Glaucoma induces a number of morphologic changes in the optic nerve head (ONH), including loss of prelaminar neural tissue. A previous study recently described a phenomenon in glaucoma eyes in which ONH prelaminar tissue had schisis-like features on OCT. To better understand this finding, a recent study examined the clinical characteristics of ONH prelaminar schisis in eyes with advanced glaucoma. They found that in patients with this feature, macular measurements rather than peripapillary or ONH measurements were better predictors of functional status.
The cross-sectional study included 116 eyes with advanced glaucoma (30-2 MD < -12dB). Two independent evaluators identified ONH prelaminar schisis with SD-OCT, and only eyes with consensus evaluation were included in the study.
Additionally, the following measurements were also obtained: Bruch’s membrane opening-minimum rim width (BMO-MRW), lamina cribrosa (LC) thickness and depth, peripapillary retinal nerve fiber layer (RNFL) thickness, macular thickness (total, RNFL, ganglion cell layer, inner plexiform layer) and peripapillary and subfoveal choroidal thicknesses.
The evaluators identified 48 of 116 eyes as having ONH prelaminar schisis. Multivariate regression models showed that short axial length, thin and deep LC and a thick macula were associated with the presence of ONH prelaminar schisis in these eyes. The researchers noted that the structure-function relationships showed that “macular structural parameters tended to have a better relationship with functional parameters than the BMO-MRW and peripapillary RNFL thickness in eyes with ONH prelaminar schisis.”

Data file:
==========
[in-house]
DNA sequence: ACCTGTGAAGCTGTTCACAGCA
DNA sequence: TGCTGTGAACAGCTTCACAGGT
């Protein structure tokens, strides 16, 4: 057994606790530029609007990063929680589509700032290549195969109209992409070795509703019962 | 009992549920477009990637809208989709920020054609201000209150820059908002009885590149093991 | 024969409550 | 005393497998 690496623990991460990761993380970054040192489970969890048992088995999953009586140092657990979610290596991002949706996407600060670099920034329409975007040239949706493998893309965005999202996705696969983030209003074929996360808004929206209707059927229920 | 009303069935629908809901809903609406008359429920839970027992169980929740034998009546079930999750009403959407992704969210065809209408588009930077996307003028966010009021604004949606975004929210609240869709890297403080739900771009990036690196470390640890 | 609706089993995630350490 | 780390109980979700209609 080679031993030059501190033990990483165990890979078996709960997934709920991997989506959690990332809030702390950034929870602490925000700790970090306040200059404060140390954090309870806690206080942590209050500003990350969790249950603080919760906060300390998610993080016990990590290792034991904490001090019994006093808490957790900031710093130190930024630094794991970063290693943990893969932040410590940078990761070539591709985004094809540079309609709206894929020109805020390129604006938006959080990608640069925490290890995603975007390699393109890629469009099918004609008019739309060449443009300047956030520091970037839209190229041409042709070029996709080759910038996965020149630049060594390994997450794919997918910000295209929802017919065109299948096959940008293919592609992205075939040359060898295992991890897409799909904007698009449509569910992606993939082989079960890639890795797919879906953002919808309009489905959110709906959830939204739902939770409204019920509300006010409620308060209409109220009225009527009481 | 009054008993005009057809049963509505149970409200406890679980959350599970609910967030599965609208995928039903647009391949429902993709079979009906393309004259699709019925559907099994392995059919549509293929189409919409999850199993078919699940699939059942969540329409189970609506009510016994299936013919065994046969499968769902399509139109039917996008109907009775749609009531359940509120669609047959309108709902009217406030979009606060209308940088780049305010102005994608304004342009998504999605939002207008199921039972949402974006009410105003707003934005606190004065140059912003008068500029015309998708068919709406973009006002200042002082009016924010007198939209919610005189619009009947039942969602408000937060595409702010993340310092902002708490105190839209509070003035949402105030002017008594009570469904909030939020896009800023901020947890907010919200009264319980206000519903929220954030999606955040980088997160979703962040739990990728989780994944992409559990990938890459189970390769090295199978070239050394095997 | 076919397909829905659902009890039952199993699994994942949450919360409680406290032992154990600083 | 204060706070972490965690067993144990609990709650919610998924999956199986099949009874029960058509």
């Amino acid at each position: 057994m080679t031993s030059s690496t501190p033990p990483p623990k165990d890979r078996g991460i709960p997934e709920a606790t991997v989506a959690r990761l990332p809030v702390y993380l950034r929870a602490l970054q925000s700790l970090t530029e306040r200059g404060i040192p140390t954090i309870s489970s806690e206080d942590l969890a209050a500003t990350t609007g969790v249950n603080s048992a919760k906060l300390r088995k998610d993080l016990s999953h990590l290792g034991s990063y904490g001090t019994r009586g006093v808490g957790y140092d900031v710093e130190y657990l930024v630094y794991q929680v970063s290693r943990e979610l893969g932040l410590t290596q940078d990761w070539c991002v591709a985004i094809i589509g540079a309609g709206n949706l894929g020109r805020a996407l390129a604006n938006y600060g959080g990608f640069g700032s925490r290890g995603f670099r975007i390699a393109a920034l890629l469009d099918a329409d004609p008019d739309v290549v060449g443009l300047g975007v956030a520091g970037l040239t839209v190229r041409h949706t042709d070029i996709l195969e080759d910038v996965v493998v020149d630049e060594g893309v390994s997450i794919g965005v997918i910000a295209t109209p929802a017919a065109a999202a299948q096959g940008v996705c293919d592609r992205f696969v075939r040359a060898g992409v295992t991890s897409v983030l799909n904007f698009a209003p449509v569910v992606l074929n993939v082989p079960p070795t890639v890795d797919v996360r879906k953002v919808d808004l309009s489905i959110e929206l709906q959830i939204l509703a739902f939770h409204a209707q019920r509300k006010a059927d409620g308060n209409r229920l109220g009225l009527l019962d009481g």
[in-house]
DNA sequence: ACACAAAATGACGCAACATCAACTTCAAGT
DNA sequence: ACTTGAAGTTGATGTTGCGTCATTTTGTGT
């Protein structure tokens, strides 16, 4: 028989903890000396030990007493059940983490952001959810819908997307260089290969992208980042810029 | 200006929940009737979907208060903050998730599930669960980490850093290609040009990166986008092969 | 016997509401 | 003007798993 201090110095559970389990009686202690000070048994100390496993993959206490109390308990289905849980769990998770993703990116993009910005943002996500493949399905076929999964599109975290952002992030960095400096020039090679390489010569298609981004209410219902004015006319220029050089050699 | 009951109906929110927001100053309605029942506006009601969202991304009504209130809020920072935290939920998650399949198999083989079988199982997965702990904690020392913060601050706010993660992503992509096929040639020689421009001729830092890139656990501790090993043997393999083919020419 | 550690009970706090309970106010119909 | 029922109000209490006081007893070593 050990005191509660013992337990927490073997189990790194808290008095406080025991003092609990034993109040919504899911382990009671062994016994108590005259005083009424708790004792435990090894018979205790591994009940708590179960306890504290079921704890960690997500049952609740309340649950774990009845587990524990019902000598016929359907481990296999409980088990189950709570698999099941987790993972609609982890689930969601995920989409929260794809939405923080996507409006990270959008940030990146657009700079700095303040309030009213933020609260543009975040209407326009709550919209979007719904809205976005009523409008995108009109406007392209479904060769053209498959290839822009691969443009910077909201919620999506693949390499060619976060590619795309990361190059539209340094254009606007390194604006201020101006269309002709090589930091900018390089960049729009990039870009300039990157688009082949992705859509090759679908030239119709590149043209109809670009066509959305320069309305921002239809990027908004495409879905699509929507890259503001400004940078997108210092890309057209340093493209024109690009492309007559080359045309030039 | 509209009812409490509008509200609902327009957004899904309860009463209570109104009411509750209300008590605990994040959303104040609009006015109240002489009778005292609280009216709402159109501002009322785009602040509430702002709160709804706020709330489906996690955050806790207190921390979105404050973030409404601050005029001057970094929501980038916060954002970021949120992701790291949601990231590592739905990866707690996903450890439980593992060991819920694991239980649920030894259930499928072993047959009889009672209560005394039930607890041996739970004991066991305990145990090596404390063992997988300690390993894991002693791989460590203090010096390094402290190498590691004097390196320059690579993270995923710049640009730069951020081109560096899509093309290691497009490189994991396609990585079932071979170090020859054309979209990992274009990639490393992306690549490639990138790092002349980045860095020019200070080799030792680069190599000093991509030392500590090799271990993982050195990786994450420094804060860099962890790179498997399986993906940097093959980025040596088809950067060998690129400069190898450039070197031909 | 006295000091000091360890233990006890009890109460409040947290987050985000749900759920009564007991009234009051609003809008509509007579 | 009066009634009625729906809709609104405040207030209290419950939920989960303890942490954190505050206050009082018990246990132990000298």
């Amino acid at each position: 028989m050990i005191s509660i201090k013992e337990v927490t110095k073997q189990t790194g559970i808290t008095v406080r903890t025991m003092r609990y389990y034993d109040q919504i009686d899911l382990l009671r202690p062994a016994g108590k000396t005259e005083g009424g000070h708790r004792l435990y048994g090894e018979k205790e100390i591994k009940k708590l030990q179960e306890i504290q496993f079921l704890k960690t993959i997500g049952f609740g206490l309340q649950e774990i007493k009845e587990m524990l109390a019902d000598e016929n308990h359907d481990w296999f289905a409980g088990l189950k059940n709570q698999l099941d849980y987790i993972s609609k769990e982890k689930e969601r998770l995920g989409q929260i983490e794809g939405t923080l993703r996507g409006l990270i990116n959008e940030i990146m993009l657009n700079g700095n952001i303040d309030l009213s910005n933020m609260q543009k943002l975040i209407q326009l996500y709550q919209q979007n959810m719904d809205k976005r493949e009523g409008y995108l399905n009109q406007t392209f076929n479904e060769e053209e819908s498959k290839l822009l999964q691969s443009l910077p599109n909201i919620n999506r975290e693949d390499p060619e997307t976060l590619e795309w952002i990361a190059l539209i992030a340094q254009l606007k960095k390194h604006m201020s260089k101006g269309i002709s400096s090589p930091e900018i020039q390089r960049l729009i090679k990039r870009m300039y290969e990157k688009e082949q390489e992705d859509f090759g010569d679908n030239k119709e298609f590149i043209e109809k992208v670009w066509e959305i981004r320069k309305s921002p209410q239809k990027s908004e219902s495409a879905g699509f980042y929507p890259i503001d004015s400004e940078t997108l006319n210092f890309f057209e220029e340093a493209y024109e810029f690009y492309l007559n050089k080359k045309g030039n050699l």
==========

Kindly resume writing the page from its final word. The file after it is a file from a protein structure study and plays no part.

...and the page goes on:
The researchers noted in their paper that the structural changes of the LC and connective tissues in glaucomatous eyes are very complex and that their speculations regarding LC thinning, which they believe may be related to changing pressure gradients between IOP and cerebrospinal fluid compartments, may not completely explain the association between LC thinning and deepening and the development of ONH prelaminar schisis in eyes with advanced glaucoma. “Future studies with imaging of the laminar insertion and close inspection would help us elucidate the underlying biomechanical mechanisms behind the development of ONH prelaminar schisis,” they wrote.
Though the detailed mechanism behind ONH prelaminar schisis is still unclear, the researchers believe that glial cells may also play a role when the tissue is under stress. “Although we couldn’t provide evidence for glial cell involvement in the development of ONH prelaminar schisis, our results suggest that ONH prelaminar schisis was likely caused by a complex interaction between the backward displacement of LC and the vitreo-retinal tractional force during the development of glaucomatous cupping.
“Our findings have significant clinical implications for management of advanced glaucoma eyes with and without ONH prelaminar schisis,” the researchers concluded. “One of the most important clinical implications of ONH prelaminar schisis is its potential to influence several diagnostic OCT parameters.”
Sung M, Jin H, Park S. Clinical features of advanced glaucoma with optic nerve head prelaminar schisis Prelaminar schisis in advanced glaucoma. Am J Ophthalmol. June 18, 2021. [Epub ahead of print].